Ever since we did the underwater photography workshop in Bali with Underwater Tribe, we’ve been itching to visit NAD. The Tribe, and pretty much any underwater photographer that we have met has raved about the Lembeh Strait, and specifically NAD.

Getting There
We flew from Melbourne to Singapore, overnighted at the airport Crowne Plaza, and then continued on to Manado the next day. This itinerary was mostly due to the flight schedule, but in retrospect, it was great to break up the long trip. Our pre-arranged transportation met us at the Manado airport, and drove us an hour and a half east to the port city of Bintung. From there we hopped on a boat for the 15 minute crossing to Lembeh. We did this trip in reverse in one go (no overnight) on the way back and it was exhausting.

NAD Lembeh
NAD (which we learned stands for “Nomad Adventure Divers”) is a cluster of bungalows and buildings in a small cove on the Lembeh Strait. The whole resort features lovely views across the Strait to Bintung. The giant open air dining area is the central gathering place. Meals are buffet and served family style, though there is plenty of room to spread out if you want some privacy. There is no shortage of really good, fresh cooked food. We both gained a kilo or two.

Our room was bungalow #5, which was the first one at the top of a short but steep set of stairs. The bungalow consisted of a large main room, a spacious bathroom, and a front porch. They had thought of everything – from extra power points for charging devices to clotheslines out front to dry your swimmers. The bungalow also had a decent wifi signal – not sure if that is true for all of the bungalows as ours was closest to the main area.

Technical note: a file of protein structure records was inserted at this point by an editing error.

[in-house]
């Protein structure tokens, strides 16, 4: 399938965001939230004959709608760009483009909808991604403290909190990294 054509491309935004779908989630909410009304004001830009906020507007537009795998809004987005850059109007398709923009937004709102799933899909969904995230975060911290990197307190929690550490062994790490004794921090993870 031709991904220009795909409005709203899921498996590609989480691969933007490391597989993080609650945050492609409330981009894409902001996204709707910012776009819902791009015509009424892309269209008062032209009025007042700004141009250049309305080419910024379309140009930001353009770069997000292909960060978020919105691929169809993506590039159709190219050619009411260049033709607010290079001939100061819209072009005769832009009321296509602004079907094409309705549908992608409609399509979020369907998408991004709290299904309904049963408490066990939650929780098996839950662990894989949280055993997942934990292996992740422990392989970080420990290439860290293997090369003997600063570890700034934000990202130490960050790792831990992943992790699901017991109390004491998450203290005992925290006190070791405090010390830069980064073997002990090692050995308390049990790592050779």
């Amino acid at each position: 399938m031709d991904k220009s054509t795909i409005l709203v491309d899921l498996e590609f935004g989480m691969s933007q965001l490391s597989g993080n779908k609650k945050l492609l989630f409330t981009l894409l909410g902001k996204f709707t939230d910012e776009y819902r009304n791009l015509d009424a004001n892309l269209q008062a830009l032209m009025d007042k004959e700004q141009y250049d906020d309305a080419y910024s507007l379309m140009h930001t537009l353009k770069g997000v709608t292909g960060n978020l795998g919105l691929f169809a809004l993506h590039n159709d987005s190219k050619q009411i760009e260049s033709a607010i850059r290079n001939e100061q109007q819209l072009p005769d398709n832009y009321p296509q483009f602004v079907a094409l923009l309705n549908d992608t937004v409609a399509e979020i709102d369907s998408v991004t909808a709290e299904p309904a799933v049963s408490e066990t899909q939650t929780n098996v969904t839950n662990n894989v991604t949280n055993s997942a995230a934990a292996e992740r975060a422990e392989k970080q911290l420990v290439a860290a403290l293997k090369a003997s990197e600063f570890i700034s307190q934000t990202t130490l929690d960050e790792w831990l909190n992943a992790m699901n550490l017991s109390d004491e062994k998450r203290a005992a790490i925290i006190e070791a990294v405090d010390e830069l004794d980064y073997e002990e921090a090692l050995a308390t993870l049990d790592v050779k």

The most impressive part of NAD, other than the hospitality of every single person there, was the camera room. During our stay, there were about ten other guests and all but one had insane camera rigs. The camera room had individual workstations, with towels and lights and universal power points. You can tell that NAD was set up for photographers by photographers.

The Diving
Even though NAD has a 2:1 diver to guide ratio and a max of 8 divers per boat, we pre-arranged to have our own boat. We like to do our own thing and have the extra space, and NAD was happy to arrange this for us. All of the boats are named after different types of octopus – ours was the Wonderpus.

Our guide Deddy was a legend. We didn’t touch our gear once – he even carried my camera from the boat back to the camera room ! He was an expert critter spotter as well. After dives, the crew provided drinks and snacks, and even warm towels after the dusk mandarin fish dive.

All of the dive sites that we visited were within 10-15 minutes of NAD, and the conditions were generally calm. We did 11 dives over four days, with many photo keepers on each. With the exception of the mandarin fish dive, all were muck dives. What the heck is muck diving, you ask ? Muck dive sites often look completely void of life, with large patches of sand, or dead coral. But when you look closely, there is plenty of life – mostly small to extremely small critters like pygmy seahorses, cuttlefish, and nudibranchs. I’m still not convinced that I saw the pygmy seahorse (size of a grain of rise) other than on the back of my camera screen.